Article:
A Creative Attraction
By Ken Walker –
Charles Darwin gained scientific fame through his On the Origin of Species, the 1859 book that established the evolutionary viewpoint taught in most public educational systems.
Yet the scientist’s favorite topic wasn’t evolution, but carnivorous plants. These fascinating carnivores lure flies, spiders and other bugs (and in one case, a hapless bird) into their systems.
Most people have heard of the Venus Fly Trap, the topic of fantasy films imagining man-eating varieties. However, there are many others that remove the nutrients from victims that they can’t derive from the surrounding environment.
A Worthwhile Attraction
I learned about these plants in a most unusual place: the Creation Museum near Cincinnati. If you are searching for a summer vacation idea, the museum is a first-class attraction worth a full day. Or, in our case, parts of two days to avoid rushing through everything.
There are a considerable amount of family-friendly exhibits, lectures and videos that are quite enjoyable. We paid an extra $3.50 per picket to attend the carnivorous plant talk, and it proved to be worth it.
Judging from the array of license plates in the parking lot—such as Missouri, California, Colorado, Ohio and Pennsylvania—the Creation Museum is drawing a nationwide audience. The highly-publicized debate founder Ken Ham conducted last winter with Bill Nye (whose “The Science Guy” shows still air on PBS) helped increase its profile.
In addition to numerous attractions inside, we found the outdoor exhibits equally interesting. They include botanical gardens, a petting zoo, attractive pavilions, and a lake where schools of fish bob to the surface to grab bits of food visitors toss to them.
The strong biblical undertones at the museum will comfort Christians and offend those who are hostile to the very idea of God. They even bothered one friend who took his children there the week before our visit.
While saying he believes in creation, my friend said he wanted to be bowled over with the scientific basis of creation instead of the biblical emphasis woven into the presentations. “Especially in the kind of culture we live in now,” he said. “Hit people with the idea at the end, after you’ve established the science. That’s the model they should have used.”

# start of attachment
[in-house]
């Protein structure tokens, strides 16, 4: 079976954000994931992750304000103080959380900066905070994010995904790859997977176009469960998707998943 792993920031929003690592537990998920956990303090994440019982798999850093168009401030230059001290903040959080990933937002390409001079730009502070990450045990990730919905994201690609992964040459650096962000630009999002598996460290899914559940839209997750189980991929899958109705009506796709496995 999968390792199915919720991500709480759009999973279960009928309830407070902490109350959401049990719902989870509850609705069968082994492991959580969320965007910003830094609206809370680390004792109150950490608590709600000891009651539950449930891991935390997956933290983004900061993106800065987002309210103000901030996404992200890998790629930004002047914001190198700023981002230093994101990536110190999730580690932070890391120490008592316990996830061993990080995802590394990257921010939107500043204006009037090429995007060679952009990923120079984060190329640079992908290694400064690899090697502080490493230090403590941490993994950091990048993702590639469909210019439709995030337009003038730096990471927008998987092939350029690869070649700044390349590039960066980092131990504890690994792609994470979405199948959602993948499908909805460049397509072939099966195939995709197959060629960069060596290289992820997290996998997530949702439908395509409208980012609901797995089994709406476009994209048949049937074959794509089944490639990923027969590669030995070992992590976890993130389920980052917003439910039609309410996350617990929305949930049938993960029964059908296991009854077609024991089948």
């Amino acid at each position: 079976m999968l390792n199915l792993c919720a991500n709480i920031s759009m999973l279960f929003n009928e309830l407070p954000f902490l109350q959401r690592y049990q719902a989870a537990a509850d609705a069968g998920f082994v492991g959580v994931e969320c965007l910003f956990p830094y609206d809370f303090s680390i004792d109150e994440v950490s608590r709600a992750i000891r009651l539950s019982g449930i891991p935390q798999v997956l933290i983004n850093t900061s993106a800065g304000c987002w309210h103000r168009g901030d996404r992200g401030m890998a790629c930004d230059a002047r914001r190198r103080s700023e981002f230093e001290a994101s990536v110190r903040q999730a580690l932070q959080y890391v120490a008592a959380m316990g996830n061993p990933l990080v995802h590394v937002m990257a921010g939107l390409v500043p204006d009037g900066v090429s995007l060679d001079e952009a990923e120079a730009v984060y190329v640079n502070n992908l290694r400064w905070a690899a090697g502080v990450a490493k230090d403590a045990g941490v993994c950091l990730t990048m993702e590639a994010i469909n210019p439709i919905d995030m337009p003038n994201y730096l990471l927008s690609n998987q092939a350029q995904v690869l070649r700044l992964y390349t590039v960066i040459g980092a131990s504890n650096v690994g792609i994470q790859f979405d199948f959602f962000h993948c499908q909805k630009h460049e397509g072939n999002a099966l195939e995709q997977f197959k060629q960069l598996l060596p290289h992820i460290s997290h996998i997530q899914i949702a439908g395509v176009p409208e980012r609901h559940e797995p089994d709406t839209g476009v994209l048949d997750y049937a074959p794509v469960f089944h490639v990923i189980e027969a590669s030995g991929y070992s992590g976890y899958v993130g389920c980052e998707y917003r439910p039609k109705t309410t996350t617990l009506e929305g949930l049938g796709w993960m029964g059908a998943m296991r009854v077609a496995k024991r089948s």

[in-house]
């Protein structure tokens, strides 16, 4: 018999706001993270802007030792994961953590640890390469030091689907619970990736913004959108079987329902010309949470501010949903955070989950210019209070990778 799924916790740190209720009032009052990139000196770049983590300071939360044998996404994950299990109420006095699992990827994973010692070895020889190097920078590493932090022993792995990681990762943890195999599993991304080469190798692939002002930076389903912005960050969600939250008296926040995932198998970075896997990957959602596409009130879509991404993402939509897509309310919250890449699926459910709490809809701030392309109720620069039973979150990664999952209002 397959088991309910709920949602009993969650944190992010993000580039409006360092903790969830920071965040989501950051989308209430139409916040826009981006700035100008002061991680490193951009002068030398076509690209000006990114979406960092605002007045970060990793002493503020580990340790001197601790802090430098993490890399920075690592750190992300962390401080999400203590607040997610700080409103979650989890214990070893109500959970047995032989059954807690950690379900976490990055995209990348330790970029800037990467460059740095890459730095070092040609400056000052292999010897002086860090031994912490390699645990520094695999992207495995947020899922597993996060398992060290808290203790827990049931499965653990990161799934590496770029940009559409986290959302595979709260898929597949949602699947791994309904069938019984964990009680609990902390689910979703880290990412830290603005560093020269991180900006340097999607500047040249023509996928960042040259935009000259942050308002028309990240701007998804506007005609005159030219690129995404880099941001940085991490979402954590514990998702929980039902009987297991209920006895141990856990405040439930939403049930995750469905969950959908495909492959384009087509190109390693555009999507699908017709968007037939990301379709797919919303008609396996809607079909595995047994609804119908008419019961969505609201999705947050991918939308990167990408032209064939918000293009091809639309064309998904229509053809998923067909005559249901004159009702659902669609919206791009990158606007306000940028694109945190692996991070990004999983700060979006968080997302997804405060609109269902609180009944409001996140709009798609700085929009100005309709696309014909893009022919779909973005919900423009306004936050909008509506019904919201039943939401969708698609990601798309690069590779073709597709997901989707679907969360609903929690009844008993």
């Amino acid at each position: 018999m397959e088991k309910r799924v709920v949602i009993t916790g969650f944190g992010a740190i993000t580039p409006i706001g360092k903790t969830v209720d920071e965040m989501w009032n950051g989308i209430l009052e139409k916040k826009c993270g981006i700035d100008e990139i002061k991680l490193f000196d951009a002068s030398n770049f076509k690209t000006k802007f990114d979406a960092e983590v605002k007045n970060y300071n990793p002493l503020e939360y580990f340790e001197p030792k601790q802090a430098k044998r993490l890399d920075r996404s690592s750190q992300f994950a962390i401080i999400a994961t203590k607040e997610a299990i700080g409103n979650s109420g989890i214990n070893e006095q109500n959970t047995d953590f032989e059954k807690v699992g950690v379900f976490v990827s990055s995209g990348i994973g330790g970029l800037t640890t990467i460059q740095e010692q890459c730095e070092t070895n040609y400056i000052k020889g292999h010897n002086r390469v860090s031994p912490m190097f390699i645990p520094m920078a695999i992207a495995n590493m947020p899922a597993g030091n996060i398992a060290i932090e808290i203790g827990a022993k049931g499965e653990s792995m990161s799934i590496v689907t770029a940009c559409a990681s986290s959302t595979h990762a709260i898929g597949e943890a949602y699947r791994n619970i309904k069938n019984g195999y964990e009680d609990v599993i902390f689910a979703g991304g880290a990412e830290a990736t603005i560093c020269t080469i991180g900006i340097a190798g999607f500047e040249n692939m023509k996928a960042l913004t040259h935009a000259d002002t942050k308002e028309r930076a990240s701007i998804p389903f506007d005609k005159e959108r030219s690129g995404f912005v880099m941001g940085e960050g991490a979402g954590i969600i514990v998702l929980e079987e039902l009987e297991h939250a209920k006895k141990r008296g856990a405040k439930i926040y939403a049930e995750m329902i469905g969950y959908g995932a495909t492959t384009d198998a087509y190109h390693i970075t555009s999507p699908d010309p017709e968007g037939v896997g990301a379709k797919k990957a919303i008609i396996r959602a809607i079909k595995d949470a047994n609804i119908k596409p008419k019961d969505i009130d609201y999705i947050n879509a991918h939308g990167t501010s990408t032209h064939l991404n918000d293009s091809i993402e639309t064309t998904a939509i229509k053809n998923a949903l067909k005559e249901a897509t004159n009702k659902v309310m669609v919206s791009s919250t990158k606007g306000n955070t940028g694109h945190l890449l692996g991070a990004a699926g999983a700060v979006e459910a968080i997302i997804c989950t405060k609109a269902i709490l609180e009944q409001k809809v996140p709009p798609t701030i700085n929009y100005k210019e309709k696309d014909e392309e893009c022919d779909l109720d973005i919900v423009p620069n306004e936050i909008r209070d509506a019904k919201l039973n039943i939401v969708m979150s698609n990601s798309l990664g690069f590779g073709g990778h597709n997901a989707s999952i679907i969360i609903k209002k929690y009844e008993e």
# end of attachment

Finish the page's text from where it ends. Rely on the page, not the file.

While I’m not sure about the practical aspects of how that could be implemented, I am pleased this kind of attraction exists to buttress the idea of God creating the world. And, you don’t have to agree with Answers in Genesis’ young-earth views to enjoy all that the museum has to offer, including a series of zip lines.
Coincidentally, the week after our visit, I saw a story that pointed out the possibility the museum raises—that dinosaurs are only thousands of years old.
Raising this point was a lawsuit alleging religious discrimination against a professor who lost his job for not adhering to the evolutionary perspective.
The Pacific Justice Institute (PJI) says a professor at California State University at Northridge lost his job after publishing findings of soft tissue on a triceratops fossil.
According to PJI, while at a dig in Montana, scientist Mark Armitage came across the largest triceratops horn ever unearthed at the site. When later examining the horn under a high-powered microscope, he reportedly saw the soft tissue.
This discovery stunned members of the scientific community because it indicates that dinosaurs roamed the earth only thousands of years ago instead of the scientific consensus of extinction 65 million years ago.
Armitage’s lawsuit also alleges that a university official challenged his motives and shouted, “We are not going to tolerate your religion in this department!”
Aside from the legal action, the question I want to see answered is whether this scientist’s findings prove to be valid. This could get interesting.